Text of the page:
|assembly||Now we bless You, since You have spoken once and for all in one of us, one born of You, before all Ages, born in the flesh, dust of the earth, Jesus of Nazareth;|
|leader||truly a man, everyman, Adam, here in this self-same unchanging world, not fully human, groping hands, led by deaf ears, a world armed for peace, fire and light he was, living water, vine strongly growing, word as a pathway, but was laid waste and extinguished;|
|choir||who has said: ‘I came to you, to be an ocean, that you may drink me, to become bread, seed in the ground.’|
|leader||And that is why, for friend and stranger, for good and ill, he emptied himself; he knew and knows, at his wits’ end, to all eternity he had no choice than to be god for all people here in this world.|
|assembly||It is to us he speaks these words: ‘this is my body, living bread; this is my blood, my soul for you: what I have done, do for each other.’|
|leader||You, the unknown voice of the Other, eternal distance, You who became father to us in this son of people, now we bless You, now we admire You;|
|choir||and in this bread, here in our hands, we receive, in groping faith, Your name, Your son, our own life of love and pain.|
|assembly||Help us to see in this small sign, here, in this place, listening and singing beyond the words, that one day it will come true what we expect from you in hope and fear: that one day we will speak with you person to person, nothing remaining but seeing and silence, being for ever.|
|leader||Open your hand and take this bread and may peace be with you all.|
music & text © 1967 Bernard Huijbers, Huub Oosterhuis; trans. © 1980, 200 Tony Barr, Bill Tamblyn published by Gooi en Sticht bv. Hilversum 1967, Jabulani Music 1980, 2000
Blest Be The One is a eucharistic prayer in the tradition of the Early Church. In those days, local communities developed their own anaphoras long before centralization occurred. And like every eucharistic liturgy of those Early Days, this is not a prayer but a song. And rather than being a text of neatlyarrayed stanzaic verses, it is essentiallya catalogue of troped verses, interdependent phrases which are at the same time independent. It has been written as a berakah and takes its dynamism and meaning from the Beatitudes (Mt 5:3-10 on the mountain, Lk 6:20-23 in the valley). A blessing is simply a thanksgiving, wishing happiness and fullness of being on one another. Huijbers has chosen to write it as a very low key piece, with a gentle pacing appropriate to the text. The music serves the language without drawing attention to itself. He uses one common melodic formula throughout for all eleven verses, and at various points throughout provides for a choral vocalization based solely on the accompaniment figure.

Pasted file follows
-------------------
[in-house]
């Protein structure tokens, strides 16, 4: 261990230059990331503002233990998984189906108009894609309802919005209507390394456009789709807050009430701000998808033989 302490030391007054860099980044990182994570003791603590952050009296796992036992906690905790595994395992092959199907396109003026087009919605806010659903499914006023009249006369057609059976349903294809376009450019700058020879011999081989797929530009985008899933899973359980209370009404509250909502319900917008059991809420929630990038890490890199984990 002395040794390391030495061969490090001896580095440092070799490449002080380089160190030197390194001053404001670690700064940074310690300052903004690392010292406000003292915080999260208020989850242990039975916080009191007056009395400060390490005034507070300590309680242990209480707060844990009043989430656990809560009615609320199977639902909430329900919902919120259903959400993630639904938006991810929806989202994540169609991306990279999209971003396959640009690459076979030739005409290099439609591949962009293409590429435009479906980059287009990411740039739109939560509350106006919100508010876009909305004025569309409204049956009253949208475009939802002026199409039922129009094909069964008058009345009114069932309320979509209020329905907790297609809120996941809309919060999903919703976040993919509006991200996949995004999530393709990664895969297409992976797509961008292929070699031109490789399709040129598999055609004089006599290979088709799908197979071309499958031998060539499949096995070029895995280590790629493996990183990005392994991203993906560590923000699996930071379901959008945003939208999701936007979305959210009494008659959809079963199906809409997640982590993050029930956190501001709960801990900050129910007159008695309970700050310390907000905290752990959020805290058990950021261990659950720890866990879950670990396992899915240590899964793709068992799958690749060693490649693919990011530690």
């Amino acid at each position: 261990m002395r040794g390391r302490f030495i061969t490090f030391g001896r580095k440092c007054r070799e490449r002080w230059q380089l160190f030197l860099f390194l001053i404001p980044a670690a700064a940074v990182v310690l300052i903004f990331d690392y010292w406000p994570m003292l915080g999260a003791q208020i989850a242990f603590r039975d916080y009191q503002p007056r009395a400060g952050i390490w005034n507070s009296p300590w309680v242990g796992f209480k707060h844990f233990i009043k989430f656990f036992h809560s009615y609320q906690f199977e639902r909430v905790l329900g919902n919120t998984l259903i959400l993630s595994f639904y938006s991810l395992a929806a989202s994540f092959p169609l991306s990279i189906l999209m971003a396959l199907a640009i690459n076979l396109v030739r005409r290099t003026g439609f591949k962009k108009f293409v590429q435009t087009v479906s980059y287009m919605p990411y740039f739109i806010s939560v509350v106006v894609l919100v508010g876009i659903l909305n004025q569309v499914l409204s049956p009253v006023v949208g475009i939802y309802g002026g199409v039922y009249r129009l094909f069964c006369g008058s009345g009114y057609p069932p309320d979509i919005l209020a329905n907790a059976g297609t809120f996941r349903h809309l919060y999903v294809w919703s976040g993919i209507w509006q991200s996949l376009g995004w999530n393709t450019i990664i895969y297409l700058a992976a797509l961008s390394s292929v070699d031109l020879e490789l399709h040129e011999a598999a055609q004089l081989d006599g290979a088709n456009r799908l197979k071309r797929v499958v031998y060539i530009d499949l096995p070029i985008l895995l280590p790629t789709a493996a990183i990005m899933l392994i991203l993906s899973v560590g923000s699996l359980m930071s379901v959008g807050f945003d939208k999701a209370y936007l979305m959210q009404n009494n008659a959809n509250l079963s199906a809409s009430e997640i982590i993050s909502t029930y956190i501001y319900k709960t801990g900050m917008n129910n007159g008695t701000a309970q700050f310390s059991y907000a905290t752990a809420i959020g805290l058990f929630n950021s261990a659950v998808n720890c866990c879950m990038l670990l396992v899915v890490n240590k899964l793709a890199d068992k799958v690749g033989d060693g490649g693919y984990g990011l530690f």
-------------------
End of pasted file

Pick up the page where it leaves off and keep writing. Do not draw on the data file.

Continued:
|The song unfolds as a litany:||Blest be the One who is unseen,
blest be the One concealed from us,
blest be the Living One;
blest be all people of goodness,
blest be the merciful of heart,
blest those who protect, comfort and help each other… blest men and women in sharing this world…
blest be the one who knows right from wrong…
blest be the one who speaks openly, without shame… blest be the one who is the new man, Jesus Messiah,
|Who gave himself for us,
let himself be seized, to be broken,
to be shared out from hand to hand,
to be eaten as our bread.
|blest you, great or small…
blest are those refined by fear…
blest be the One who is unseen…
blest be the One concealed from us…
blest be the Living One…